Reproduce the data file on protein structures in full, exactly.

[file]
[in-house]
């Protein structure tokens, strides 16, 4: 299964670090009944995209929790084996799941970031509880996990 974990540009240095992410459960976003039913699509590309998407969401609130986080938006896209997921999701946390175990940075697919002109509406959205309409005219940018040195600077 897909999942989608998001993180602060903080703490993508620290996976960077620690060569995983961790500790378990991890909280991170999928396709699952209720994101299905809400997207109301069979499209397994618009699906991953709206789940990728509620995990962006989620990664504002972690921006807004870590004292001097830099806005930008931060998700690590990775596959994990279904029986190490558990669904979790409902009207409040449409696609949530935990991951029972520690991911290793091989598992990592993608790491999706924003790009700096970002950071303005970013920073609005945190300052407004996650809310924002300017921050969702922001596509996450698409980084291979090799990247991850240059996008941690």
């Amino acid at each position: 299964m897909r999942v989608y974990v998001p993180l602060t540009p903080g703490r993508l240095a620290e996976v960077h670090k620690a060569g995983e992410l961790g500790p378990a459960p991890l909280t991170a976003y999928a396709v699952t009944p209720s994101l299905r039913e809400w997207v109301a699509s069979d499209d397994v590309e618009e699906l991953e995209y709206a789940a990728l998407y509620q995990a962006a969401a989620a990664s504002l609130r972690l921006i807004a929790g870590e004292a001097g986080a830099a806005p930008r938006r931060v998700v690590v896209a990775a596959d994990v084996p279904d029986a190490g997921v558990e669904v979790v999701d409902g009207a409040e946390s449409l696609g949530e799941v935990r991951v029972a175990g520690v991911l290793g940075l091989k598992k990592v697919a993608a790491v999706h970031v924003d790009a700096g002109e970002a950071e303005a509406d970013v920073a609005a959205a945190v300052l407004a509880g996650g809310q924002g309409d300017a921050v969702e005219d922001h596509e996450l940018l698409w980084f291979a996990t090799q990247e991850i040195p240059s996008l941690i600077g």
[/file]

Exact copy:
[in-house]
């Protein structure tokens, strides 16, 4: 299964670090009944995209929790084996799941970031509880996990 974990540009240095992410459960976003039913699509590309998407969401609130986080938006896209997921999701946390175990940075697919002109509406959205309409005219940018040195600077 897909999942989608998001993180602060903080703490993508620290996976960077620690060569995983961790500790378990991890909280991170999928396709699952209720994101299905809400997207109301069979499209397994618009699906991953709206789940990728509620995990962006989620990664504002972690921006807004870590004292001097830099806005930008931060998700690590990775596959994990279904029986190490558990669904979790409902009207409040449409696609949530935990991951029972520690991911290793091989598992990592993608790491999706924003790009700096970002950071303005970013920073609005945190300052407004996650809310924002300017921050969702922001596509996450698409980084291979090799990247991850240059996008941690």
């Amino acid at each position: 299964m897909r999942v989608y974990v998001p993180l602060t540009p903080g703490r993508l240095a620290e996976v960077h670090k620690a060569g995983e992410l961790g500790p378990a459960p991890l909280t991170a976003y999928a396709v699952t009944p209720s994101l299905r039913e809400w997207v109301a699509s069979d499209d397994v590309e618009e699906l991953e995209y709206a789940a990728l998407y509620q995990a962006a969401a989620a990664s504002l609130r972690l921006i807004a929790g870590e004292a001097g986080a830099a806005p930008r938006r931060v998700v690590v896209a990775a596959d994990v084996p279904d029986a190490g997921v558990e669904v979790v999701d409902g009207a409040e946390s449409l696609g949530e799941v935990r991951v029972a175990g520690v991911l290793g940075l091989k598992k990592v697919a993608a790491v999706h970031v924003d790009a700096g002109e970002a950071e303005a509406d970013v920073a609005a959205a945190v300052l407004a509880g996650g809310q924002g309409d300017a921050v969702e005219d922001h596509e996450l940018l698409w980084f291979a996990t090799q990247e991850i040195p240059s996008l941690i600077g």